Union minister of Chemicals and Fertilisers DV Sadananda Gowda on September 19, 2019 announced that the proposed fourth unit of the Namrup-based Brahmaputra Valley Fertiliser Corporation Limited (BVFCL) will be ready in 3-4 years time.
Addressing a meeting at BVFCL, Namrup, the minister said the Centre will take urgent steps to facilitate the revival of the ailing plant and asked the BVFCL management to chalk out a quick action plan to rejuvenate the existing Namrup-2 and Namrup-3 units and submit it to the Fertiliser ministry.
BVFCL which is the country’s oldest gas-based fertiliser plant has been struggling to stay afloat due to rapid decline in urea production caused by outdated machineries and failing infrastructure.
“Prime Minister Narendra has always given preference to the development of the North Eastern region. BVFCL is lacking in modern infrastructure which is resulting in high cost of production. The Centre will take every required step to revive the fertiliser plant. The fourth unit will be set up. But since it will take 3-4 years time for the unit to be ready, the existing second and third units will be rejuvenated so that production doesn’t suffer,” Gowda said.
The fertiliser plant which was set up in 1969 has seen a rapid decline in production in recent years. In 1986, the ageing Namrup-1 plant was phased out by the authorities while the two operational plants, Namrup-2 and Namrup- 3, set up in 1976 and 1987 respectively has been struggling to stay afloat due to declining production. Both the units combined has been producing less than 3.5 lakh MT of urea per annum which is far below its optimum capacity of 5.55 lakh MT. As a result the plant has been struggling to cope with the growing demand of urea from major buyers like West Bengal, Bihar and Jharkhand.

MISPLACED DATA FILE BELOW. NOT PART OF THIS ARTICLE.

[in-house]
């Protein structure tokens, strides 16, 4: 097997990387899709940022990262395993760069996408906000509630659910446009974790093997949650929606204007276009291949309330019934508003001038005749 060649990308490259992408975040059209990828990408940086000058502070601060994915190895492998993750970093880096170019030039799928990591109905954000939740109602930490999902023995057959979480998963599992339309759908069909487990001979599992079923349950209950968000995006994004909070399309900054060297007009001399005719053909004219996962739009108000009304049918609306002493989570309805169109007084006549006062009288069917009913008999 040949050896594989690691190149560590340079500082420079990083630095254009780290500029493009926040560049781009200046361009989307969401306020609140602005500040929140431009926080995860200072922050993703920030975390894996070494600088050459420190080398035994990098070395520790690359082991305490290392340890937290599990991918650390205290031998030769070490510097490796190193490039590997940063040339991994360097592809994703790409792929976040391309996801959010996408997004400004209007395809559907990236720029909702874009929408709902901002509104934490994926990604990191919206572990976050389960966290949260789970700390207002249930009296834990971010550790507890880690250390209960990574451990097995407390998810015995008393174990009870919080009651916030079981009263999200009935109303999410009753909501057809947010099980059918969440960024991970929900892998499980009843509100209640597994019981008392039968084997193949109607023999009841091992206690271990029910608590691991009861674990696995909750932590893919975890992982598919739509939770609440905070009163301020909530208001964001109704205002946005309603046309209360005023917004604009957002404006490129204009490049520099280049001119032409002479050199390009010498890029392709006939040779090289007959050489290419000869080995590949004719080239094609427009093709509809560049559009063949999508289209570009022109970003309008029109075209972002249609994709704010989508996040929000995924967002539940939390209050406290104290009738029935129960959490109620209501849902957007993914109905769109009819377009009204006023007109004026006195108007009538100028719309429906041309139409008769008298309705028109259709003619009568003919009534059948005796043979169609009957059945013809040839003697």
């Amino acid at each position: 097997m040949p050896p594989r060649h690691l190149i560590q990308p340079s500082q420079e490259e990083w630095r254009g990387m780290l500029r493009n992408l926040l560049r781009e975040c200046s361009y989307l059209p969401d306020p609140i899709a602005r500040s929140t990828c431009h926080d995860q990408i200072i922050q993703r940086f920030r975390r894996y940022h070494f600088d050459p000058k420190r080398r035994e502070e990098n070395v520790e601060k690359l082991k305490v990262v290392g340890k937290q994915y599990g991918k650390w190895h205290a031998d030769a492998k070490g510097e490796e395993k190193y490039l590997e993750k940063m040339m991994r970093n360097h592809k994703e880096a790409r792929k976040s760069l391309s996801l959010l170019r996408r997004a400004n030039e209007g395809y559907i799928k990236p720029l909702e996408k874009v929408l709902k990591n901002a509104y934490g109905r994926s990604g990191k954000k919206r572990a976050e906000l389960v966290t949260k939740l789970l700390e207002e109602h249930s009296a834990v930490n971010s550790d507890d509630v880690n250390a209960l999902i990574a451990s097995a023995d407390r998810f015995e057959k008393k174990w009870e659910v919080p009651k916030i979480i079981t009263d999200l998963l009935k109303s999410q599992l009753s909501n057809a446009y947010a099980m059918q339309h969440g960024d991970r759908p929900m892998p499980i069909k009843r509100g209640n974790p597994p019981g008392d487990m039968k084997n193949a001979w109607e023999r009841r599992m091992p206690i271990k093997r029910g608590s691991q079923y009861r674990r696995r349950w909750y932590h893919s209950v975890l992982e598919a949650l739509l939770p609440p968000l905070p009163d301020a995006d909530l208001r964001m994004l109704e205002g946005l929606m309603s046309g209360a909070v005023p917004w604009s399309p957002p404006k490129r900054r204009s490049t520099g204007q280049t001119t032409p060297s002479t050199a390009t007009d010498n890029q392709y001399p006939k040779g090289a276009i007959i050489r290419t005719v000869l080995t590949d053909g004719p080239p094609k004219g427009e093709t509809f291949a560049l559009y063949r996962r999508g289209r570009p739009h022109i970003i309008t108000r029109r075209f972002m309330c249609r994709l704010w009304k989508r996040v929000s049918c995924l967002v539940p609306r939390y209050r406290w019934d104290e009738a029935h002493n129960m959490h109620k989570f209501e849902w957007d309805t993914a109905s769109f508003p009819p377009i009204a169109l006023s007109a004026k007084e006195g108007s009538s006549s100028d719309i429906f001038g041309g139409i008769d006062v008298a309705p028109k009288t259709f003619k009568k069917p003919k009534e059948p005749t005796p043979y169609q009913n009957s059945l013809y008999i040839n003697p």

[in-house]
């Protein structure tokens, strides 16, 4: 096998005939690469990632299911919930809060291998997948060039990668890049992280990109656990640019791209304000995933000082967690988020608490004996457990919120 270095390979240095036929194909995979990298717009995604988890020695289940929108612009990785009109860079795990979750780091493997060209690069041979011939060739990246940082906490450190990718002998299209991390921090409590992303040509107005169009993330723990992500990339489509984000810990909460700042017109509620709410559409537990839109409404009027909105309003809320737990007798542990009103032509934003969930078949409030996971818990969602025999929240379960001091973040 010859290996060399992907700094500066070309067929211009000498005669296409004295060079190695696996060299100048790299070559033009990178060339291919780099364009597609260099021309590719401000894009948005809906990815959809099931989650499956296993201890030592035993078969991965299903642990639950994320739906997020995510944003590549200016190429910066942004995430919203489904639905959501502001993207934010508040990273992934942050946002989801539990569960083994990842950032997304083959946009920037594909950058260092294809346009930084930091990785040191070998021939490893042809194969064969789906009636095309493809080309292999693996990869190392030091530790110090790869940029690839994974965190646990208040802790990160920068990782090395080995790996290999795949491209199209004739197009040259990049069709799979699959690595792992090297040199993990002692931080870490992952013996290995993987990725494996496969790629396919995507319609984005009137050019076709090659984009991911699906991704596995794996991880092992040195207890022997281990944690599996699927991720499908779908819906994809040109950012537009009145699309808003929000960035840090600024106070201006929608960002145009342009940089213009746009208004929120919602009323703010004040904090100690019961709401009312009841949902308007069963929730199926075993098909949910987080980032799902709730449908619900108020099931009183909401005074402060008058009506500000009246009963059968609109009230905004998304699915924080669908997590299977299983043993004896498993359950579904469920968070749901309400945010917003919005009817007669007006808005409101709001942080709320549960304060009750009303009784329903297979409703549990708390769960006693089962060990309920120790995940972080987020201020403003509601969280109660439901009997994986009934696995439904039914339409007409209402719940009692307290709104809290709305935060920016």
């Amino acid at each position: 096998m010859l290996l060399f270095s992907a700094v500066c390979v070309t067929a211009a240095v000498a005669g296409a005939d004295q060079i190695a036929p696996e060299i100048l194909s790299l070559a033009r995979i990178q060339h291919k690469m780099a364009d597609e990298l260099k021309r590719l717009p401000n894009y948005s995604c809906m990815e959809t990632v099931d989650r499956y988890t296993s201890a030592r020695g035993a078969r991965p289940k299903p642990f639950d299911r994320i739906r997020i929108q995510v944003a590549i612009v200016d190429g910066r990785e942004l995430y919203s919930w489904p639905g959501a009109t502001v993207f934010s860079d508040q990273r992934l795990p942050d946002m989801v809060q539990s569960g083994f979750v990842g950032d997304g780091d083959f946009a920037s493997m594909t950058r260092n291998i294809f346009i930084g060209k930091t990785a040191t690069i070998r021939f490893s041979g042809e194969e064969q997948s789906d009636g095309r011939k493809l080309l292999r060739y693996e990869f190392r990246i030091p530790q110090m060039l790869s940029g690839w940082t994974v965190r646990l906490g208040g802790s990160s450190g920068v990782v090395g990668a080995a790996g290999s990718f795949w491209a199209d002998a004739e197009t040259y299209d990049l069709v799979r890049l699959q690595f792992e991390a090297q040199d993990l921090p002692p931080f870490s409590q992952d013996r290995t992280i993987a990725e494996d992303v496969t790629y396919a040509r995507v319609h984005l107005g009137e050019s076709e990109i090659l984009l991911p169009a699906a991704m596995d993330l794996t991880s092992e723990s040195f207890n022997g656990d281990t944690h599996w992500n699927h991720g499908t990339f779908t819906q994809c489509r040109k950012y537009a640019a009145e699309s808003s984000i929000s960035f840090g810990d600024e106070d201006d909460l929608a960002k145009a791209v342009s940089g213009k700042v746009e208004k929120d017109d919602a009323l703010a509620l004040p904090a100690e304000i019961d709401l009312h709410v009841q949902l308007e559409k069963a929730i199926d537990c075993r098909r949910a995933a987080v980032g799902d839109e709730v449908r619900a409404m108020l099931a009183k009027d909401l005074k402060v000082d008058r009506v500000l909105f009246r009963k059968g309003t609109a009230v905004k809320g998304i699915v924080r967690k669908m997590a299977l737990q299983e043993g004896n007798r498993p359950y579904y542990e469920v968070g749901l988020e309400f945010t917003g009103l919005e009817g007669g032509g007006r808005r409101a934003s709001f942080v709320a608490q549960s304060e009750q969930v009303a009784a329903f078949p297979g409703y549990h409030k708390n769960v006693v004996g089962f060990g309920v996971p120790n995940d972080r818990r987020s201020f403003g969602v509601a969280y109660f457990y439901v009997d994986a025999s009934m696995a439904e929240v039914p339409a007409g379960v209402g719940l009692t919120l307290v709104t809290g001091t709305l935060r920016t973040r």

Way back on June 26, 2006, then Union minister of Chemicals and Fertilisers Ram Vilas Paswan during his visit to Namrup had announced that a state-of-the-art fourth unit would be set up with an estimated production capacity of 8-9 lakh MT. However in the last 13 years since he made the announcement no progress was seen on the ground.
Last year, the Centre had approved the proposal in-principle for setting up of the Namrup-4 unit on a nomination basis proposing an equity share of 52% to Rashtriya Chemicals and Fertilizers Limited (RCF), 26% to Oil India Limited (OIL), 11% to the government of Assam and 11% to BVFCL. The proposed state-of-the-art brownfield ammonia urea project is expected to cost the exchequer Rs 4,500 crore.